DENZA wird in einem deutsch-chinesischen Gemeinschaftsunternehmen von Daimler und BYD in Shenzhen gefertigt. / DENZA is manufactured by a Sino-German joint venture of Daimler and BYD in Shenzhen.

In the past two decades some ultra hard and difficult to process of metals and alloys are not easy to manufacture, but continuous research on this field will produce rapid growth in this modern machining technology. The concept of material removal by Conventional edged tool machining is uneconomical for such harder and difficult to manufacturing materials and the degree of accuracy and surface finish attainable is poor. These edged tools machining involving plastic deformation and formation of chips has been known to man for several hundred years. The higher strength level would have a disastrous effect on the total machining bill if there was no corresponding improvement in machining technology. In view of the significance of this problem, Merchant (1960) highlighted the need for the development of newer concepts in metal machining; By adopting a integrated plan and utilizing the results of basic and applied research, it has now become possible to process some of the materials which were formerly considered to be unmachinable under normal conditions. Some of these methods have been commercially exploited while others are still in their experimental stages. The so developed newer machining processes are often called as “modern machining processes” or “unconventional machining processes”. The name unconventional implies that conventional tools are not engaged for metal cutting; rather energy is utilized in its direct form.

Modern machining processes are classified according to the type of fundamental machining energy employed, such as mechanical, electrochemical, chemical or thermoelectric.

Classification of Unconventional Machining Processes

Type of Energy

Metal Removal Mechanisms involved

Transfer Media

Energy Sources

Modern Manufacturing Process



High velocity particles




Abrasive Jet Machining (AJM), Ultra Sonic Machining (USM), Water Jet Machining (WJM)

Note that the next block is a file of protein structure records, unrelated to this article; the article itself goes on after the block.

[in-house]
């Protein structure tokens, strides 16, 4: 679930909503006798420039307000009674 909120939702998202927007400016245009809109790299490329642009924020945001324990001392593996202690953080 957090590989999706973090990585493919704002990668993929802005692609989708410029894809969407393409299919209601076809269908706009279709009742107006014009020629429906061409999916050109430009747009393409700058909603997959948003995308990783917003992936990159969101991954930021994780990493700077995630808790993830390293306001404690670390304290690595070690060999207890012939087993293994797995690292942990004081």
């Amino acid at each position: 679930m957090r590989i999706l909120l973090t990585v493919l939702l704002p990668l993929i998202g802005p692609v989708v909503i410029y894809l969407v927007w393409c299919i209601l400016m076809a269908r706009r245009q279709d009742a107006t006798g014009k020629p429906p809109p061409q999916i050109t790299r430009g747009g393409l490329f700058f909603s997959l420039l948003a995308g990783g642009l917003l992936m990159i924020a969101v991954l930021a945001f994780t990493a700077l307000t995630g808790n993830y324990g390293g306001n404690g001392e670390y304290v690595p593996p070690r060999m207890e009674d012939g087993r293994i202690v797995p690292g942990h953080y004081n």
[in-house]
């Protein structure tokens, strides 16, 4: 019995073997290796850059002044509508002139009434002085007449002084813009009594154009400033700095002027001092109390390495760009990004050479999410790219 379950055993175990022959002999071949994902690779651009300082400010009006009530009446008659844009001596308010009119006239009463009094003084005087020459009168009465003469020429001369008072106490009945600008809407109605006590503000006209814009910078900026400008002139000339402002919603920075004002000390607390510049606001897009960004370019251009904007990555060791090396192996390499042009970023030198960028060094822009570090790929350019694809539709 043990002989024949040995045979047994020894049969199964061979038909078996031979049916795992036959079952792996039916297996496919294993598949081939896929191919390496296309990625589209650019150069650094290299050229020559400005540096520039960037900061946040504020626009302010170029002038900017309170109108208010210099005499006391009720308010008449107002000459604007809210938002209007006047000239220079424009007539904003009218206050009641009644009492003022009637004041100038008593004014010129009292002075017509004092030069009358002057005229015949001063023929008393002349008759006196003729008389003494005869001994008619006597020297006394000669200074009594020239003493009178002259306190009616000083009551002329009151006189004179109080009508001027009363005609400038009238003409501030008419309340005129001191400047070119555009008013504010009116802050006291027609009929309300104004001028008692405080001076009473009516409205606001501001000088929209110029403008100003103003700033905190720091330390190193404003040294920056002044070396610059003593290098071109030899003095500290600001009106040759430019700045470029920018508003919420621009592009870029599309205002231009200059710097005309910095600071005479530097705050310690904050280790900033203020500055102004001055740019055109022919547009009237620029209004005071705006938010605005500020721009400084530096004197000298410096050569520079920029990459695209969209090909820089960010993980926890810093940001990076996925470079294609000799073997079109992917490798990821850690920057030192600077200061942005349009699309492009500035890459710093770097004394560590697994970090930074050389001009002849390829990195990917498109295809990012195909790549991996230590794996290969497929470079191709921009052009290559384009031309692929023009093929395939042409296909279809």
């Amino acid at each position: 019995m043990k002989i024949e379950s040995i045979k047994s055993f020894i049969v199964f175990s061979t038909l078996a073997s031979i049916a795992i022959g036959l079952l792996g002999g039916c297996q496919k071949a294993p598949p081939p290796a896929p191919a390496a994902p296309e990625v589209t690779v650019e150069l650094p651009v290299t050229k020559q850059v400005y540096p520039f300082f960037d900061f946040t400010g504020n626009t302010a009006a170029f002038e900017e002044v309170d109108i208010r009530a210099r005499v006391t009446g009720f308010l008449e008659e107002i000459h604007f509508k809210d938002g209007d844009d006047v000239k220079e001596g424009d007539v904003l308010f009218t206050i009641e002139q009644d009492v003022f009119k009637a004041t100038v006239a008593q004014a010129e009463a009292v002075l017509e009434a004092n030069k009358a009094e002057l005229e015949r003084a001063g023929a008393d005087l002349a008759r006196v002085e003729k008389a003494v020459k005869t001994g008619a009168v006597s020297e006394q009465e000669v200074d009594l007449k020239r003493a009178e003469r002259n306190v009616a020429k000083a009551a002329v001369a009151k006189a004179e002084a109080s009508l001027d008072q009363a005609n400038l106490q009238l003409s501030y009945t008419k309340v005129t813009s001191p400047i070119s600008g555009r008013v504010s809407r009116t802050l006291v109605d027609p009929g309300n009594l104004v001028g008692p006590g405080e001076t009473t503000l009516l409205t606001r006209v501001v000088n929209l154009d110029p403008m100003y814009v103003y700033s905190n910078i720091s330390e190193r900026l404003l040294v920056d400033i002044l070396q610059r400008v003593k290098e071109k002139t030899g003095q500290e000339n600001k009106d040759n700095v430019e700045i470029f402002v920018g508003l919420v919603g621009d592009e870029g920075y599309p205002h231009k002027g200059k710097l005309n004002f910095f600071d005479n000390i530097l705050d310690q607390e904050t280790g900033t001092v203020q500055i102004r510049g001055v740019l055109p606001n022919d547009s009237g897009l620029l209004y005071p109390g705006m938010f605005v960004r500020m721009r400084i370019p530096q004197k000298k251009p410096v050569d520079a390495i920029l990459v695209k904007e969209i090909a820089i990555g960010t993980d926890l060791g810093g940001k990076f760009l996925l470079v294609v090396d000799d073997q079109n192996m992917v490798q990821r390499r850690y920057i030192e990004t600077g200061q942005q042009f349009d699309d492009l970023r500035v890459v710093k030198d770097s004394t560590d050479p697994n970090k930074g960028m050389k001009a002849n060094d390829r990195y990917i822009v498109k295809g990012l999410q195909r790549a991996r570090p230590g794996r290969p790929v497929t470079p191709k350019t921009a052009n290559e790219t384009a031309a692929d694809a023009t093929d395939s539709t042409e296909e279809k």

Physical contact

Cutting tool

Conventional machining


Ion displacement


High current

Electro Chemical Machining (ECM), Electro Chemical Grinding (ECG)


Ablative relation

Reactive environment

Corrosive agent

Chemical Machining (CHM)



Hot gases Electrons

Ionized material High voltage

Ion Beam Machining (IBM), Plasma Arc Machining (PAM), Electro Discharge Machining (EDM)



Amplified light

Laser Beam Machining (LBM)


Ion stream

Ionized material

Plasma Arc Machining (PAM)


To make effective utilization of advanced machining methods, it is important to know the precise character of the machining issue. It is to be comprehended that:

(i) these methods cannot replace the conventional machining processes and

(ii) a particular machining method found suitable under the given conditions may not be equally efficient under different conditions.

A careful assortment of the procedure for a given machining issue is fundamental.


Before selecting the process to be employed, the following aspects must be studied:

(i) Physical parameters.

(ii) Properties of the work material and the shape to be machined.

(iii) Process capability.

(iv) Economic considerations.

When comparing the physical parameters of modern machining processes, it may be noticed that both EDM and USM require approximately the same power, whereas ECM consumes roughly forty times more power than EDM. ECM consumes much greater power, it is an excellent method for drilling long slender holes with length/dia ratio > 20. It can be seen that for the machining of electrically non-conducting materials, both ECM and EDM are unsuitable, whereas the mechanical methods can achieve the desired results.